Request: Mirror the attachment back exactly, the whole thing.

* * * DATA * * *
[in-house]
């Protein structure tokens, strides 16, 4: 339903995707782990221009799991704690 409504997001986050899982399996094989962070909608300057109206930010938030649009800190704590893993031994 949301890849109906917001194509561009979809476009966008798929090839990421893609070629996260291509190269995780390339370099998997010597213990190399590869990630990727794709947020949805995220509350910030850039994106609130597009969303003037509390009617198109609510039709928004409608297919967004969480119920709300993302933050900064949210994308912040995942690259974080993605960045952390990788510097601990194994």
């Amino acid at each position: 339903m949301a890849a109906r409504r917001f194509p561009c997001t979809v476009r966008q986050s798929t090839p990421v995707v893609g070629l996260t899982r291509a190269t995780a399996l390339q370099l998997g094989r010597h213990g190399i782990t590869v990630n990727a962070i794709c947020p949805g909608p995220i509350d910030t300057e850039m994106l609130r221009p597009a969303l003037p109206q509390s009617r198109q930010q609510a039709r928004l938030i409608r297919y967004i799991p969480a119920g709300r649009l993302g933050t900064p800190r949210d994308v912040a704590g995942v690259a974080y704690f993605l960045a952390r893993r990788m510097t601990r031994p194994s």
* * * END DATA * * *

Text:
[in-house]
């Protein structure tokens, strides 16, 4: 339903995707782990221009799991704690 409504997001986050899982399996094989962070909608300057109206930010938030649009800190704590893993031994 949301890849109906917001194509561009979809476009966008798929090839990421893609070629996260291509190269995780390339370099998997010597213990190399590869990630990727794709947020949805995220509350910030850039994106609130597009969303003037509390009617198109609510039709928004409608297919967004969480119920709300993302933050900064949210994308912040995942690259974080993605960045952390990788510097601990194994």
């Amino acid at each position: 339903m949301a890849a109906r409504r917001f194509p561009c997001t979809v476009r966008q986050s798929t090839p990421v995707v893609g070629l996260t899982r291509a190269t995780a399996l390339q370099l998997g094989r010597h213990g190399i782990t590869v990630n990727a962070i794709c947020p949805g909608p995220i509350d910030t300057e850039m994106l609130r221009p597009a969303l003037p109206q509390s009617r198109q930010q609510a039709r928004l938030i409608r297919y967004i799991p969480a119920g709300r649009l993302g933050t900064p800190r949210d994308v912040a704590g995942v690259a974080y704690f993605l960045a952390r893993r990788m510097t601990r031994p194994s």